Raise a glass to dairy emissions intensity progress
New analysis shows that dairy farmers around the world are making significant progress lowering the greenhouse gas emission intensity of milk production, Federated Farmers climate change spokesperson Andrew Hoggard says.
"It’s clear that while New Zealand dairy farmers must continue their ongoing efforts to boost productivity and reduce their environmental footprint, on the global emissions and food security front the best thing we can do is to help dairy farmers in developing nations get to where we already are," says Andrew, who owns and runs a dairy farm in the Manawatu.
Analysis from the United Nations Food and Agricultural Organisation (FAO), presented this week to delegates to the COP24 climate change negotiations in Poland, show that between 2005 and 2015 there was a 30% jump in global milk production. This is from a 14% increase in the number of dairy cows, but also a 15% improvement in yield per cow (now 2,514 litres/cow per lactation).
The figures, from a study commissioned from the Dairy Sustainability Framework, show that while total greenhouse gas (GHG) emissions from the dairy sector rose about 18% during the decade to 2015, emission intensity per kilogram of product dropped 11%, from 2.8 to 2.5kg of carbon dioxide equivalent.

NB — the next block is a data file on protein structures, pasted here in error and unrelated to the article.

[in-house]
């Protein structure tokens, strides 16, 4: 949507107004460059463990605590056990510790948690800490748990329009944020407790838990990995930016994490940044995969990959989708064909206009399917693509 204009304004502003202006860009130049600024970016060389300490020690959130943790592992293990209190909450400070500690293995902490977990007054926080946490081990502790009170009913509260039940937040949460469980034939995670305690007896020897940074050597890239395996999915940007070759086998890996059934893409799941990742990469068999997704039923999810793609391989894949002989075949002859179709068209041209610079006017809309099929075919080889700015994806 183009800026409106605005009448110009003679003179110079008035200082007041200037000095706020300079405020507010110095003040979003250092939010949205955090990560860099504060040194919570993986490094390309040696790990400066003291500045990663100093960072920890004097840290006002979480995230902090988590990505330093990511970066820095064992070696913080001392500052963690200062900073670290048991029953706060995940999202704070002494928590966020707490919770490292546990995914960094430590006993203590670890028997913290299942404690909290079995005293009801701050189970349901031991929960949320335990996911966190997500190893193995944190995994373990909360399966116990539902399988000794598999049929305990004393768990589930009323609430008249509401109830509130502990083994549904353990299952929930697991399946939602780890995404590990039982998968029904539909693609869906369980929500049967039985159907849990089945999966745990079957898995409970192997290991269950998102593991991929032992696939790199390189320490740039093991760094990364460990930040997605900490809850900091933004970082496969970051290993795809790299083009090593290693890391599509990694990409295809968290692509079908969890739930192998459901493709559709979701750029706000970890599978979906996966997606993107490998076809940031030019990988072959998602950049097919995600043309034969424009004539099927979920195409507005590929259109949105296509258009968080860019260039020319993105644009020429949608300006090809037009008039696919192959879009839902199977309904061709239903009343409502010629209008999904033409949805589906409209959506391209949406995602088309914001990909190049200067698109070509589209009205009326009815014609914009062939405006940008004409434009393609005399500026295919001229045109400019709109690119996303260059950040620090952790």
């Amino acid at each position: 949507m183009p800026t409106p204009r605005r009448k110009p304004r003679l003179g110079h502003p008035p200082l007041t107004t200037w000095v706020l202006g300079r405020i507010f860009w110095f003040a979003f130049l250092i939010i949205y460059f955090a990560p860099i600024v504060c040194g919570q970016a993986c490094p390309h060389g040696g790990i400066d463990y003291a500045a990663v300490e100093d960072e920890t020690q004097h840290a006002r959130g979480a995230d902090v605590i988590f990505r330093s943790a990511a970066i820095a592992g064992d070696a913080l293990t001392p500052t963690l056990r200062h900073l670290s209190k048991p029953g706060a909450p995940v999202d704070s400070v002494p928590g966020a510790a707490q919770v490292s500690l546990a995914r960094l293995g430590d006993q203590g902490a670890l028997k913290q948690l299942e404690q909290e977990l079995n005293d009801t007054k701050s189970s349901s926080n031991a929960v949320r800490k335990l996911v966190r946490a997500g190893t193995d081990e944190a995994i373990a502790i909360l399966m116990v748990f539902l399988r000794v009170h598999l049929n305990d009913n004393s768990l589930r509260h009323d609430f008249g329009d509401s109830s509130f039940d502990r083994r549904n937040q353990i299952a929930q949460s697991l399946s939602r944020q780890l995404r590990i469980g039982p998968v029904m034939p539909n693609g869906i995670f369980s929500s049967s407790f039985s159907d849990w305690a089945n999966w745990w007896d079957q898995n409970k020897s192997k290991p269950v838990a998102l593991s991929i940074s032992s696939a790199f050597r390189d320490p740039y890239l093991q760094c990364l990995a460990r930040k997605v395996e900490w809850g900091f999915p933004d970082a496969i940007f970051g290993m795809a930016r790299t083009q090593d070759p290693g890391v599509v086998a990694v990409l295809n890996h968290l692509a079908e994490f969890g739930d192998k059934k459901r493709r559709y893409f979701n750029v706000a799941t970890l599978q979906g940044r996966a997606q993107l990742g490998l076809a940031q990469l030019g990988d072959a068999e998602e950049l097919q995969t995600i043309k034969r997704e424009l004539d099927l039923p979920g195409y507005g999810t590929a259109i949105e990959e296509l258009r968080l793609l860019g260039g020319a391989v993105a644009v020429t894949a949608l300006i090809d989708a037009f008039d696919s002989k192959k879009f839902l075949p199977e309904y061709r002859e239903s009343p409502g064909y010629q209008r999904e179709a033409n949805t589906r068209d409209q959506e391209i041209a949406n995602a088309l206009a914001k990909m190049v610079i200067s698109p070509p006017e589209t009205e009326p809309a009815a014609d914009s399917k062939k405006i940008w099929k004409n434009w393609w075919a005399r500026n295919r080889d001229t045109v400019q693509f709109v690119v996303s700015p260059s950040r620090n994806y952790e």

Without these efficiency improvements made by the sector, total emissions would have increased by almost 38% to deliver the same amount of milk.
"We need to keep in mind that as well as climate change pressures, we have an equally pressing need to feed a world population predicted to increase by another 2.7 billion people by 2050. For billions of people around the world, milk and cheese is an affordable, accessible and nutrient-rich food supplying energy, protein and a range of micro-nutrients," Andrew says.
"In terms of GHG emissions, the production efficiency of New Zealand dairy farmers is one-third to one-half better than that achieved in many other countries.
"Combatting global warming is a planet-wide mission.
"We’ll strive for more gains in our own dairy sector, but the real difference we could make is helping some other nations with their production efficiency, including sharing the knowledge we gain from the world-leading Kiwi scientists and researchers working on these thorny global warming and climate change issues."